[kc_row use_container="yes" force="no" column_align="middle" video_mute="no" _id="681400"][kc_column width="12/12" video_mute="no" _id="922637"][kc_column_text _id="950900"]
A herniated lumbar disc is a displacement of intervertebral disc material (nucleus pulposus or annulus fibrosis) beyond the intervertebral disc space. In addition, the highest prevalence is among people aged 30-50 years, with a male to female ratio of 2:1. (Read More
) A herniated disk, which can occur in any part of the spine, can irritate a nearby nerve. Depending on where the herniated disk is, it can result in pain, numbness, or weakness in an arm or leg.
In this article, I have answered 10 common questions that you have asked me in the previous video about the best exercise routine for L4 - L5 / L5 - S1 Disc Bulge pain relief. Make sure to watch this video until the end, and feel free to ask me any questions.
1- Does disc bulges heal? Watch the video: 1:18
This is one of the most common questions that many of my patients ask me. Many of them are not very optimistic about disc bulges
and not aware of whether they are going to recover from a disc bulge in time or they will carry this for the lifetime.
What studies shown so far surprisingly is very positive, The "results from a recent meta-analysis have shown two-thirds of herniated discs heal on their own. They have highlighted, " the conservative treatment may become the first choice of treatment for lumbar disc herniation ".
2- How long does it take for disc bulges to heal? Watch the video: 2:17
The second most common that every patient wants to know about their disc bulge is how long does it take to recover? It's not realistic to generalize A particular time frame for every patient's recovery time, since every person has a different background, experience, and beliefs, etc.
The research highlighted Over 85% of patients with symptoms associated with an acute herniated disc will resolve within 8 to 12 weeks without any specific treatments. To give you a bigger insight to understand acute and chronic you may read this article.
3- How long do you need to rest after an acute back injury? Watch the video: 3:03
Having a PLAN
regarding your rest and recovery routine can help you to maximize your overall recovery. In many cases, patients are not sure how long they need to rest after an injury and that can be frustrating and in the meantime underproductive.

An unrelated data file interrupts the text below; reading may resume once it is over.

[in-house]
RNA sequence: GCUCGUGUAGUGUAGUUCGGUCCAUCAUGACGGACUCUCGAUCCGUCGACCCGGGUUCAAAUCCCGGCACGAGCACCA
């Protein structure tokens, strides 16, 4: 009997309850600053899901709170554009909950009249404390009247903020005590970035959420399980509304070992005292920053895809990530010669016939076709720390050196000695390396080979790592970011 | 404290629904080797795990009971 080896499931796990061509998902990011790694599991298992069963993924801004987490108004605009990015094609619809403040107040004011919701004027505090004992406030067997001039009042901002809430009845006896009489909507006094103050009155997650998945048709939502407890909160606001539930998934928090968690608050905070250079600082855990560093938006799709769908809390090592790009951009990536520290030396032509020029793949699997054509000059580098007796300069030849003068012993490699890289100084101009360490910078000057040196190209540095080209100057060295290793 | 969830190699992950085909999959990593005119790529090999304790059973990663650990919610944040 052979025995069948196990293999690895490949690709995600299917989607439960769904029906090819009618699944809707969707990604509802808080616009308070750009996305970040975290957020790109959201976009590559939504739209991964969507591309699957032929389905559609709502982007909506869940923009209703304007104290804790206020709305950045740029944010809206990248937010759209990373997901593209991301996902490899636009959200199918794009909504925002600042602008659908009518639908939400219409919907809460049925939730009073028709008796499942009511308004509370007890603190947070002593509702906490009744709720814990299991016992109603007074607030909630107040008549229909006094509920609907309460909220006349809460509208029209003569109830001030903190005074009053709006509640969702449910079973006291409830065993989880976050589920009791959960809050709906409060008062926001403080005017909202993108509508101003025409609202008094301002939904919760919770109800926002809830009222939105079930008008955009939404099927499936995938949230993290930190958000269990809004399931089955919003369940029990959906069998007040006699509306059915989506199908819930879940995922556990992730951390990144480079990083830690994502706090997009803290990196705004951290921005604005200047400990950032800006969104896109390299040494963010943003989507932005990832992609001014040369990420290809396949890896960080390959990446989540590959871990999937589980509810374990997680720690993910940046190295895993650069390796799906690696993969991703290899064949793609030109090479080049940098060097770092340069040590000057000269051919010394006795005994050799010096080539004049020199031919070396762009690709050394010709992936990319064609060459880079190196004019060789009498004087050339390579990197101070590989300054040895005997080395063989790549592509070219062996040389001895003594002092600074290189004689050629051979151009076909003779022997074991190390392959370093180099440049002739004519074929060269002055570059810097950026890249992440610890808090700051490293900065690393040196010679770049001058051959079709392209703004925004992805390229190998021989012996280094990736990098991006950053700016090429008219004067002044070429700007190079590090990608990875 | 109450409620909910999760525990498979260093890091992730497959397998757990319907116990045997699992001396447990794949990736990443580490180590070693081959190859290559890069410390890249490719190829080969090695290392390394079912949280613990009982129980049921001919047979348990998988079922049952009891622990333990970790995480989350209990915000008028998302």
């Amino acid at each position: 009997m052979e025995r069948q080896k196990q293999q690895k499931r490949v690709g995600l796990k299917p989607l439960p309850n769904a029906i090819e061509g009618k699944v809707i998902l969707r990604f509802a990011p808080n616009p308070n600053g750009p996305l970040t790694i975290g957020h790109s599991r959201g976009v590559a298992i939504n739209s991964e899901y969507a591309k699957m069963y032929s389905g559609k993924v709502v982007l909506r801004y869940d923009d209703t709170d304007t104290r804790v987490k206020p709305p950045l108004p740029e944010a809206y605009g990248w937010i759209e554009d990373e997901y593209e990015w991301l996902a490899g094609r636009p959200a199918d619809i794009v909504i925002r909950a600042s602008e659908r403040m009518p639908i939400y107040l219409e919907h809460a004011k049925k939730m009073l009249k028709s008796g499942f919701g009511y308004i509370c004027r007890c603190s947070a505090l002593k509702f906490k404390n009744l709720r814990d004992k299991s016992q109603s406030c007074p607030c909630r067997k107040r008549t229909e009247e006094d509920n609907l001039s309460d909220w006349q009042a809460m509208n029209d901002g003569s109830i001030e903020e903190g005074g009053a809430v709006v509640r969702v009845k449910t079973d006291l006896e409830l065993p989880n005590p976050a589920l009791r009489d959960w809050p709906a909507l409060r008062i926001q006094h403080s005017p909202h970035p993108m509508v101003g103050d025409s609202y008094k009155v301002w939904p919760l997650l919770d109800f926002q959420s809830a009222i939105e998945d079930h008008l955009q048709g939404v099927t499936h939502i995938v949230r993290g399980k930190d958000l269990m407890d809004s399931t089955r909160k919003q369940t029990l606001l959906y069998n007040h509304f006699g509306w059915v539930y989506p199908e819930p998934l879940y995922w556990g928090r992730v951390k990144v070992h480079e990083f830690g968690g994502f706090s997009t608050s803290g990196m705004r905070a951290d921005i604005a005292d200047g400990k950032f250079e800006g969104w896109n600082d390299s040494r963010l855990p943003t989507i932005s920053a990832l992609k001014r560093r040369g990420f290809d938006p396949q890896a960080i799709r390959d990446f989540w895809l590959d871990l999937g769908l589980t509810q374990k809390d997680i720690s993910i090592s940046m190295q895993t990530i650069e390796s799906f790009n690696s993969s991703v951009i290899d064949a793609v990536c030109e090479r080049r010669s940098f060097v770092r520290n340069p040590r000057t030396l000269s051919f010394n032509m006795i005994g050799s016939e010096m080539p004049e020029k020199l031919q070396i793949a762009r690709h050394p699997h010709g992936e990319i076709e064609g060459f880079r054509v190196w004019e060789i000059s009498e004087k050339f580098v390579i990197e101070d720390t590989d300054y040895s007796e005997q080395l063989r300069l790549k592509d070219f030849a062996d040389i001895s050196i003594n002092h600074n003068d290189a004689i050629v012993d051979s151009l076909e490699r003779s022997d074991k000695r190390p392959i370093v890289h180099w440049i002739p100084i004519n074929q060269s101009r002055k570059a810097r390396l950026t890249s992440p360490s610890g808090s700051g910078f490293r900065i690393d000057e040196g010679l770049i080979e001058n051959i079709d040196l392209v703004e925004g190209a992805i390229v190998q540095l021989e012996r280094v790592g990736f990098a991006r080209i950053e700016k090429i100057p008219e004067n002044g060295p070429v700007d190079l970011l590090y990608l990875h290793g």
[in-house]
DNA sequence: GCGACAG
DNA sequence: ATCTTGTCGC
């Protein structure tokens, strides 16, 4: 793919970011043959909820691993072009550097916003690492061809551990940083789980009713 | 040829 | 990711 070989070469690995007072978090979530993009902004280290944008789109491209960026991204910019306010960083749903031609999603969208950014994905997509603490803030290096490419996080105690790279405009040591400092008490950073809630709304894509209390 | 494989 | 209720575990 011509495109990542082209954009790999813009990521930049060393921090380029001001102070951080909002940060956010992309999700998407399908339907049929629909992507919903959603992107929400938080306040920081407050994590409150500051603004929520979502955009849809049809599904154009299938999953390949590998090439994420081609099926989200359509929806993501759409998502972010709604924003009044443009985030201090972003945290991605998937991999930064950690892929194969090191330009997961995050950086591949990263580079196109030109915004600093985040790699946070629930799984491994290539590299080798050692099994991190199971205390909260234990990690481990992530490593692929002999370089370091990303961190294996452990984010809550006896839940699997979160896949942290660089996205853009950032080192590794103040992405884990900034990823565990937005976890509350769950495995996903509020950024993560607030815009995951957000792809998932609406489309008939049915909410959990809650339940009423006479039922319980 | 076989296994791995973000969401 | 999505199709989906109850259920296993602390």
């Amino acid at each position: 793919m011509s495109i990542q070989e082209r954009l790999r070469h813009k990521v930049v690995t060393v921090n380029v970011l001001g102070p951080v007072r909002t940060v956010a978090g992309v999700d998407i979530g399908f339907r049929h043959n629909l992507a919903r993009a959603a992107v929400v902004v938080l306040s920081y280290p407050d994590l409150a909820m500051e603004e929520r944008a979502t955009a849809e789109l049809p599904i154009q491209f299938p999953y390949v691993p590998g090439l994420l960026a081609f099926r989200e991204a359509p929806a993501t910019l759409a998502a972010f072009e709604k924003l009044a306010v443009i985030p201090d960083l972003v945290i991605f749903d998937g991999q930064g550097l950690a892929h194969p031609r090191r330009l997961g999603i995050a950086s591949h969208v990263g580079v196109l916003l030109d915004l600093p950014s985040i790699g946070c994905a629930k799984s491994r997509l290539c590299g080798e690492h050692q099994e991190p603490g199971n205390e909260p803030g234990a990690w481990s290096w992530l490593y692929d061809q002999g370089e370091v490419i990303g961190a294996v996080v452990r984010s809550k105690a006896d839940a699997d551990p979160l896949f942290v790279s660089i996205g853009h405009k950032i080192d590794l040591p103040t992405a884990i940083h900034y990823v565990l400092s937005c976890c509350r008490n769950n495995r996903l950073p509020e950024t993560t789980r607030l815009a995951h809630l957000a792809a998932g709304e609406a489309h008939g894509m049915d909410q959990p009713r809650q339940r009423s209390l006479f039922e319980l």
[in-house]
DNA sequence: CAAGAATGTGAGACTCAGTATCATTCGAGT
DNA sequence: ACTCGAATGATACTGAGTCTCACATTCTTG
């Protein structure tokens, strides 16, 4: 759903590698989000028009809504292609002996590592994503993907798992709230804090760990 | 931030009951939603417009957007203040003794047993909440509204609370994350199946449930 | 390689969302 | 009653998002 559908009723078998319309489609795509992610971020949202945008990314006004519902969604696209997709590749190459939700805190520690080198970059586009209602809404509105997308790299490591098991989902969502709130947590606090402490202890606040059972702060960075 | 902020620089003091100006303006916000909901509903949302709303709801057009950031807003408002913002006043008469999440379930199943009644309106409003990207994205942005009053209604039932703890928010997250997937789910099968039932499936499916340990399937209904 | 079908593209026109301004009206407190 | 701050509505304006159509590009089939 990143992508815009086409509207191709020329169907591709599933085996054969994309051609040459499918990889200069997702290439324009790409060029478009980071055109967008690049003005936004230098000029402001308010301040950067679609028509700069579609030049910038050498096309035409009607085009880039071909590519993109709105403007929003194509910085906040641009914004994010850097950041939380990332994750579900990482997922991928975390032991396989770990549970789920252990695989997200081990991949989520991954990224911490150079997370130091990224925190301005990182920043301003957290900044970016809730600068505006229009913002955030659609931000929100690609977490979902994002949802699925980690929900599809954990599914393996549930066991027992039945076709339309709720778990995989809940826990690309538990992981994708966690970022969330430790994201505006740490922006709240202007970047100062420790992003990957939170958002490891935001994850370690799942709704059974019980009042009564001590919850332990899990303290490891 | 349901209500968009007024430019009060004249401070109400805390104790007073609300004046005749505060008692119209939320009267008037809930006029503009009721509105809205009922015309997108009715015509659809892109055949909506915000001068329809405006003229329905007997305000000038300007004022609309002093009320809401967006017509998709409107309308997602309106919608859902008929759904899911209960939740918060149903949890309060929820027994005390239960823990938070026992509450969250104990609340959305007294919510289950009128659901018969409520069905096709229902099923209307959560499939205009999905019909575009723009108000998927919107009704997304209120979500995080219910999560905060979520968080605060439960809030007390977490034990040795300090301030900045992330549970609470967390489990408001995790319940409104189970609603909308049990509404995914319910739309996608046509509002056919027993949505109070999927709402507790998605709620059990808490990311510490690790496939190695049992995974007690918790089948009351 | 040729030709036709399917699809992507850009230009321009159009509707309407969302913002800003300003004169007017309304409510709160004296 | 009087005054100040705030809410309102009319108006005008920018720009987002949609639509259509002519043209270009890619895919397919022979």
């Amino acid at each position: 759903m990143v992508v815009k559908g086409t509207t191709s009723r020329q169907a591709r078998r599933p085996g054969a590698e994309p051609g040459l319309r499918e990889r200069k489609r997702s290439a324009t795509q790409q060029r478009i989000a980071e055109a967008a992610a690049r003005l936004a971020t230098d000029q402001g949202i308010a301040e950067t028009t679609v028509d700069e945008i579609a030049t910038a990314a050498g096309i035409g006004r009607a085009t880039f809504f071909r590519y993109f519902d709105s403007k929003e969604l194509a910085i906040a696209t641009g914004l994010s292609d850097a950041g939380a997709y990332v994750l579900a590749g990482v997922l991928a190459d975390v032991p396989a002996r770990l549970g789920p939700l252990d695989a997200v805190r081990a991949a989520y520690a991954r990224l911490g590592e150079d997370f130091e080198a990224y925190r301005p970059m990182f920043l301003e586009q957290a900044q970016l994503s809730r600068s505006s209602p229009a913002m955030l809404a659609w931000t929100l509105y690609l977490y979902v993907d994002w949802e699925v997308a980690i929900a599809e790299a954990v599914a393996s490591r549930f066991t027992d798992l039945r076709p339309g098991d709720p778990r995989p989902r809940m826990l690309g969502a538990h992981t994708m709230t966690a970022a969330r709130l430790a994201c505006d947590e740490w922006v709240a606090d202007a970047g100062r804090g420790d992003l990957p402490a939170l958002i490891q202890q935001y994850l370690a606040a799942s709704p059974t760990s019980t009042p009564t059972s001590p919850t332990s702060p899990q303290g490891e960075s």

The study has suggested avoiding prolonged bed rest after a back injury. While you may want to lie down for a while if your back pain is severe, prolonged bed rest may not be a good option to treat your aching back. When you lie down for extended hours and minimize physical activity.
In addition, there is strong evidence that prolonged bed rest does not improve outcomes for patients with back pain (pain, disability, days missed from work, or functional ability). In this randomized controlled trial, the have compared bed rest
, and routine care and it showed that bed rest was associated strongly associated with three negative outcomes
(more days off from work, the intensity of pain, and disability) read more
Further study has shown, prolonged bed rest can lead to muscle atrophy. The extensor and flexor muscles of your spine that aid in forward and backward bending movements become weak and reduce in mass (atrophy). These muscles, especially the erector spinae and multifidus are important stabilizers of your back and help withstand compressive loads (Read more
4- what is the best exercise for disc bulges? Watch the video: 4:03
Despite the fact that many studies have shown exercise is beneficial for patients with chronic back pain (Read more
). Unfortunately, we still don't have a set of exercises that we could claim as A "BEST EXERCISE" for back pain.
Research has shown, exercise and being active not only can help you to improve your lower back pain, but it also can reduce your chances of getting back pain. They highlighted, “Aerobic exercise can benefit chronic lower back pain as it increases the blood flow and nutrients to the soft tissues in the back, and it is improving the healing process and reducing the stiffness that results in back pain. In addition, they highlighted a low aerobic fitness level is associated with chronic lower back pain (Read more